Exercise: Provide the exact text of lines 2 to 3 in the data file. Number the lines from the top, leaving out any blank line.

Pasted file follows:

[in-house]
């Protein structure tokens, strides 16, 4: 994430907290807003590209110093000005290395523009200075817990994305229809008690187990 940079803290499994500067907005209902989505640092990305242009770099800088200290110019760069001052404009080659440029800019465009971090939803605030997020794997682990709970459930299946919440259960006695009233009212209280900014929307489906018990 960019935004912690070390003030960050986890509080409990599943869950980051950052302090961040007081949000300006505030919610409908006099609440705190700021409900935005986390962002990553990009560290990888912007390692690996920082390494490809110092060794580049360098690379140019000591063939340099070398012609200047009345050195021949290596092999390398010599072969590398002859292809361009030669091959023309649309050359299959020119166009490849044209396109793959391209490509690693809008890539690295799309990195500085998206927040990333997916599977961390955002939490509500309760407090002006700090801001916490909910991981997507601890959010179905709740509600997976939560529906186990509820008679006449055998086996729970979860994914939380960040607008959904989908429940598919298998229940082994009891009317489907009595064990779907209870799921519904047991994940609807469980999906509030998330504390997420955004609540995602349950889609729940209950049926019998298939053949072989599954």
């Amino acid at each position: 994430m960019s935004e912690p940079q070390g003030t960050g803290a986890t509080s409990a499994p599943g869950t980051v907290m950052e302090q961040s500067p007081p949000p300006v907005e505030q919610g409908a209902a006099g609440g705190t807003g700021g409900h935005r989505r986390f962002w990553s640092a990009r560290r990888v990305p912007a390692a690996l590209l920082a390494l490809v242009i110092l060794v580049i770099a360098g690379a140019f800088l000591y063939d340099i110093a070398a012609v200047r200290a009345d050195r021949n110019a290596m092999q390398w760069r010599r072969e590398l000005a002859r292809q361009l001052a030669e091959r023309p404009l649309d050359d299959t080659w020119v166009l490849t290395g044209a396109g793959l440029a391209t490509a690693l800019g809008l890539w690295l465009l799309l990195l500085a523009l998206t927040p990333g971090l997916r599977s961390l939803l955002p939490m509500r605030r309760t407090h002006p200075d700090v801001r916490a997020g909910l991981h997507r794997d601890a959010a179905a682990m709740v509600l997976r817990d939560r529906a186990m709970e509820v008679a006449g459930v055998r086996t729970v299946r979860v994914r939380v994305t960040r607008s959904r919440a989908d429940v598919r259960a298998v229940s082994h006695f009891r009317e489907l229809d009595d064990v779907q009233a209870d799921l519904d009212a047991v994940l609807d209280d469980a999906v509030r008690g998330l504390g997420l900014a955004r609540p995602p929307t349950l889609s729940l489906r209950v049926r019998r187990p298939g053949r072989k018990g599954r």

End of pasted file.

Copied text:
């Protein structure tokens, strides 16, 4: 994430907290807003590209110093000005290395523009200075817990994305229809008690187990 940079803290499994500067907005209902989505640092990305242009770099800088200290110019760069001052404009080659440029800019465009971090939803605030997020794997682990709970459930299946919440259960006695009233009212209280900014929307489906018990 960019935004912690070390003030960050986890509080409990599943869950980051950052302090961040007081949000300006505030919610409908006099609440705190700021409900935005986390962002990553990009560290990888912007390692690996920082390494490809110092060794580049360098690379140019000591063939340099070398012609200047009345050195021949290596092999390398010599072969590398002859292809361009030669091959023309649309050359299959020119166009490849044209396109793959391209490509690693809008890539690295799309990195500085998206927040990333997916599977961390955002939490509500309760407090002006700090801001916490909910991981997507601890959010179905709740509600997976939560529906186990509820008679006449055998086996729970979860994914939380960040607008959904989908429940598919298998229940082994009891009317489907009595064990779907209870799921519904047991994940609807469980999906509030998330504390997420955004609540995602349950889609729940209950049926019998298939053949072989599954």
């Amino acid at each position: 994430m960019s935004e912690p940079q070390g003030t960050g803290a986890t509080s409990a499994p599943g869950t980051v907290m950052e302090q961040s500067p007081p949000p300006v907005e505030q919610g409908a209902a006099g609440g705190t807003g700021g409900h935005r989505r986390f962002w990553s640092a990009r560290r990888v990305p912007a390692a690996l590209l920082a390494l490809v242009i110092l060794v580049i770099a360098g690379a140019f800088l000591y063939d340099i110093a070398a012609v200047r200290a009345d050195r021949n110019a290596m092999q390398w760069r010599r072969e590398l000005a002859r292809q361009l001052a030669e091959r023309p404009l649309d050359d299959t080659w020119v166009l490849t290395g044209a396109g793959l440029a391209t490509a690693l800019g809008l890539w690295l465009l799309l990195l500085a523009l998206t927040p990333g971090l997916r599977s961390l939803l955002p939490m509500r605030r309760t407090h002006p200075d700090v801001r916490a997020g909910l991981h997507r794997d601890a959010a179905a682990m709740v509600l997976r817990d939560r529906a186990m709970e509820v008679a006449g459930v055998r086996t729970v299946r979860v994914r939380v994305t960040r607008s959904r919440a989908d429940v598919r259960a298998v229940s082994h006695f009891r009317e489907l229809d009595d064990v779907q009233a209870d799921l519904d009212a047991v994940l609807d209280d469980a999906v509030r008690g998330l504390g997420l900014a955004r609540p995602p929307t349950l889609s729940l489906r209950v049926r019998r187990p298939g053949r072989k018990g599954r």